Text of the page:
The easiest example why you want to use promise is implementing a callback. Creating a listener that listens to the promise and fire the callback when a value is delivered to the promise. Just like future, promise will block when you dereference it. Now let's start the listener and wait for the time consuming job. After being blocked by the dereference of my-promise for 5 seconds, you will see the callback is fired. You've might hear this statement before: there is no state in Clojure. Thus, the language is impractical and cannot be used to build real applications.

However, this is not true. Clojure has built-in mechanisms to manage application state. Atom is one of the mechanisms. Use atom to create an atom that points to a value. You can create an atom of any values. You can set the value of an atom with reset! It is used when you are setting the value without regard for the current value, normally the first time you create the atom.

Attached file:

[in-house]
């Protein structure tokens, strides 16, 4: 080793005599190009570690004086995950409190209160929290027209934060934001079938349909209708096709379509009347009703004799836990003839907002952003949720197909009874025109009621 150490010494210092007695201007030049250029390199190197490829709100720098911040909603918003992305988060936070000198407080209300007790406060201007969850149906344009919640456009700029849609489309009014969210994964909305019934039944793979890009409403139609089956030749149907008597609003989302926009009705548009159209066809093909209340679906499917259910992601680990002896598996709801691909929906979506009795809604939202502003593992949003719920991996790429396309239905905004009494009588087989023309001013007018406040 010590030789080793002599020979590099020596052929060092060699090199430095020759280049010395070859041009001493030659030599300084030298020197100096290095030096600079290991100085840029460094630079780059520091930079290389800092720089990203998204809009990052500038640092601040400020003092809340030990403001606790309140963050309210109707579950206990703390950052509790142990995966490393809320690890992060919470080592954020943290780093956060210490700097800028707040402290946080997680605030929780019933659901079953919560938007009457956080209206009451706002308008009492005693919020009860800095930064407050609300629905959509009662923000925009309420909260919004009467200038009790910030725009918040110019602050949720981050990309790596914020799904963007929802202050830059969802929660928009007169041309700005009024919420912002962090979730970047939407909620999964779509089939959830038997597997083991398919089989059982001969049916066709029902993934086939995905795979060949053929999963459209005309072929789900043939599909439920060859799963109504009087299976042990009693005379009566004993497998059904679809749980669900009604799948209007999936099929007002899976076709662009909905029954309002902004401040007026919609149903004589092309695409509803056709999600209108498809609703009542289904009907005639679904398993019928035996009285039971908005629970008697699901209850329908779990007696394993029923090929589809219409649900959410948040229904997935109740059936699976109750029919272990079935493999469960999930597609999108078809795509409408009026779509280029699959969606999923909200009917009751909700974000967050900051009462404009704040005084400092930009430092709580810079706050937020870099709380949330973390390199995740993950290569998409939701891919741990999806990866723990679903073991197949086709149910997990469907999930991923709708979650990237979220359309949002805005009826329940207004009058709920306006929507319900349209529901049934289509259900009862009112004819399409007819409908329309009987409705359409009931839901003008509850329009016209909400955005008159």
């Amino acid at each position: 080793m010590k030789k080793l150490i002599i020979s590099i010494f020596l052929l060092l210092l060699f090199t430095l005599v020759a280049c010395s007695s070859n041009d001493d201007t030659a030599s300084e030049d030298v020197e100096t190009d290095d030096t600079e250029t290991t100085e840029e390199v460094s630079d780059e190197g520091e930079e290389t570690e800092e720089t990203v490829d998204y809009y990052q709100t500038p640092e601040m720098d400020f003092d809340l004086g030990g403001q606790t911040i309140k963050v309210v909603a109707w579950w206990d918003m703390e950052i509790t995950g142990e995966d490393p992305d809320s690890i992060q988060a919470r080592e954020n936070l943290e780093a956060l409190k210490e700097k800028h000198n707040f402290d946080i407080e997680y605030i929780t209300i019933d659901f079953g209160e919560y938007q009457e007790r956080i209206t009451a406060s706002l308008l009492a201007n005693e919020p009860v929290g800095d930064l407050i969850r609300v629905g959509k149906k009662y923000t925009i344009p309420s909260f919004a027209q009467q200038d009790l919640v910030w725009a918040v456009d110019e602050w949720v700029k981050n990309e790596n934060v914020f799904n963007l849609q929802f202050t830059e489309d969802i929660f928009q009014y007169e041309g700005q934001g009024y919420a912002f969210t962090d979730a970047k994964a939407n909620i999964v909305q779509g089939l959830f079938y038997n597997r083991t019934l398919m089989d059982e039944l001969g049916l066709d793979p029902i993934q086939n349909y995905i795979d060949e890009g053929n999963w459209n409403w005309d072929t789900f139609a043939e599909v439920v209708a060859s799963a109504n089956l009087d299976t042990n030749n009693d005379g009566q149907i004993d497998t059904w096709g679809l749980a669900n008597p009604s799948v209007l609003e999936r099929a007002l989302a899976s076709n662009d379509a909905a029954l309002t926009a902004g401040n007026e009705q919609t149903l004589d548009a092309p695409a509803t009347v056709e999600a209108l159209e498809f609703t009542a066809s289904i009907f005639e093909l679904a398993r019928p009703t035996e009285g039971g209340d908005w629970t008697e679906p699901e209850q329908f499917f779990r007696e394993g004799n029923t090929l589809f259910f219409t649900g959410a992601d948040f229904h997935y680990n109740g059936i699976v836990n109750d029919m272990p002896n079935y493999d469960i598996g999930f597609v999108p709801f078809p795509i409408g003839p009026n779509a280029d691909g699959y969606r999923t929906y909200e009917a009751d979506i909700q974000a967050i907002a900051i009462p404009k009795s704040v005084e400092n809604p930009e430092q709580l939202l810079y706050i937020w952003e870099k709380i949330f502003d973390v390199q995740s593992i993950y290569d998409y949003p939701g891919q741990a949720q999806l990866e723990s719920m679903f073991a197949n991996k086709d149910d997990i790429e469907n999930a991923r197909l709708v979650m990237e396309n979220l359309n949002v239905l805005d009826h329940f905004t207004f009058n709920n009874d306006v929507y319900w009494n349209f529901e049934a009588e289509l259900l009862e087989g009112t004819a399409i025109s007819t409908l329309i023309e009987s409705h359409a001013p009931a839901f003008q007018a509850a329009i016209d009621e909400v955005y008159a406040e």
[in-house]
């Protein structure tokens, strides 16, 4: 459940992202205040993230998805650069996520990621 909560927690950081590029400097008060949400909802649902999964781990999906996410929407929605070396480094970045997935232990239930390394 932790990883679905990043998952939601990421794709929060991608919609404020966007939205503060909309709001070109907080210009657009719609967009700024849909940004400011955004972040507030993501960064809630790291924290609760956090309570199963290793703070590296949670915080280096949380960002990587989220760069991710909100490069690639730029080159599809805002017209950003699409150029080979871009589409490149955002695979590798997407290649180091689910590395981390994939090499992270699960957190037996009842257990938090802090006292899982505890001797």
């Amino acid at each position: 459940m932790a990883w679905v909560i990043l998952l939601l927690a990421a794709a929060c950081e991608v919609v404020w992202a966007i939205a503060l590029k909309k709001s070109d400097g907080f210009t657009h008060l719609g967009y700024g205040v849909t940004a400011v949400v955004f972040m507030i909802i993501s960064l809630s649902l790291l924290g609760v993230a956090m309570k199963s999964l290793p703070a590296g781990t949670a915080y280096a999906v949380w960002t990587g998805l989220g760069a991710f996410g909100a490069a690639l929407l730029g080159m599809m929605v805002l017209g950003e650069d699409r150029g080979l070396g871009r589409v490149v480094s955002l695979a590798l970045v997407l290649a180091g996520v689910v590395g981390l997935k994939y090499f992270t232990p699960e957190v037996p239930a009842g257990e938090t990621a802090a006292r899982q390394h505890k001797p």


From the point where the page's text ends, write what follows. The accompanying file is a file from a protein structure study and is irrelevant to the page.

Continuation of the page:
The function that you pass to swap! You can pass a function that takes multiple arguments. The first argument of the function is the current atom. Atoms are very similar to mutable variables in other programming languages. You can assign value to an atom and update anytime you want. However, Clojure's atom has one big advantage over them: it's thread safe.

This will update x ten times and increment x by 1 every time. The final value of x will be Similarly, this will update x ten times and increment x every time like the previous example. However, with this code, def x inc x will be executed in parallel on different threads because we are using future. When you do this, the final value of x will not be deterministic anymore. Sometimes it is 5, and sometimes 9 because each thread access and update the same x in its own timing.